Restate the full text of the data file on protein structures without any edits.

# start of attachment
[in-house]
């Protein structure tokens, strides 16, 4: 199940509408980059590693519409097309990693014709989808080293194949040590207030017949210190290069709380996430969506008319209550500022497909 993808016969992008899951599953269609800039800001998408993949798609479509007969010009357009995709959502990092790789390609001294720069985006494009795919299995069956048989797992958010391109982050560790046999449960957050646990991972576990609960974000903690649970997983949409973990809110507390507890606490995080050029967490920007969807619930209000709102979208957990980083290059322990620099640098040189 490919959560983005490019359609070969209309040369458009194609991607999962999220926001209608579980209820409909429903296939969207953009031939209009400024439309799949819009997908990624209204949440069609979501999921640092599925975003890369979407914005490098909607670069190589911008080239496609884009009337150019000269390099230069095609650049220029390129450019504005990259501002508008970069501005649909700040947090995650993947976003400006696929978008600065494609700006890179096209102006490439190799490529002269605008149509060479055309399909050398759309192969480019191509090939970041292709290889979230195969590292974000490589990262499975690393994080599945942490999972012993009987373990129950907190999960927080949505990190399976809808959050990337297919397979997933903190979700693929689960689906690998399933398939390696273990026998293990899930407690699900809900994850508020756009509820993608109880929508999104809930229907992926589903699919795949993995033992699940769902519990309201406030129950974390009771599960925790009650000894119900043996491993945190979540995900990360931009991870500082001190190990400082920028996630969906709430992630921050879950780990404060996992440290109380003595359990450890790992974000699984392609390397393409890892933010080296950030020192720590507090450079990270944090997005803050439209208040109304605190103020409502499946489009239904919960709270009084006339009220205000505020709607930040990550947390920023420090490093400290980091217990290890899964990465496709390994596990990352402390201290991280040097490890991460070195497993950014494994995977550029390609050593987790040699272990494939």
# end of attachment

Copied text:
[in-house]
């Protein structure tokens, strides 16, 4: 199940509408980059590693519409097309990693014709989808080293194949040590207030017949210190290069709380996430969506008319209550500022497909 993808016969992008899951599953269609800039800001998408993949798609479509007969010009357009995709959502990092790789390609001294720069985006494009795919299995069956048989797992958010391109982050560790046999449960957050646990991972576990609960974000903690649970997983949409973990809110507390507890606490995080050029967490920007969807619930209000709102979208957990980083290059322990620099640098040189 490919959560983005490019359609070969209309040369458009194609991607999962999220926001209608579980209820409909429903296939969207953009031939209009400024439309799949819009997908990624209204949440069609979501999921640092599925975003890369979407914005490098909607670069190589911008080239496609884009009337150019000269390099230069095609650049220029390129450019504005990259501002508008970069501005649909700040947090995650993947976003400006696929978008600065494609700006890179096209102006490439190799490529002269605008149509060479055309399909050398759309192969480019191509090939970041292709290889979230195969590292974000490589990262499975690393994080599945942490999972012993009987373990129950907190999960927080949505990190399976809808959050990337297919397979997933903190979700693929689960689906690998399933398939390696273990026998293990899930407690699900809900994850508020756009509820993608109880929508999104809930229907992926589903699919795949993995033992699940769902519990309201406030129950974390009771599960925790009650000894119900043996491993945190979540995900990360931009991870500082001190190990400082920028996630969906709430992630921050879950780990404060996992440290109380003595359990450890790992974000699984392609390397393409890892933010080296950030020192720590507090450079990270944090997005803050439209208040109304605190103020409502499946489009239904919960709270009084006339009220205000505020709607930040990550947390920023420090490093400290980091217990290890899964990465496709390994596990990352402390201290991280040097490890991460070195497993950014494994995977550029390609050593987790040699272990494939």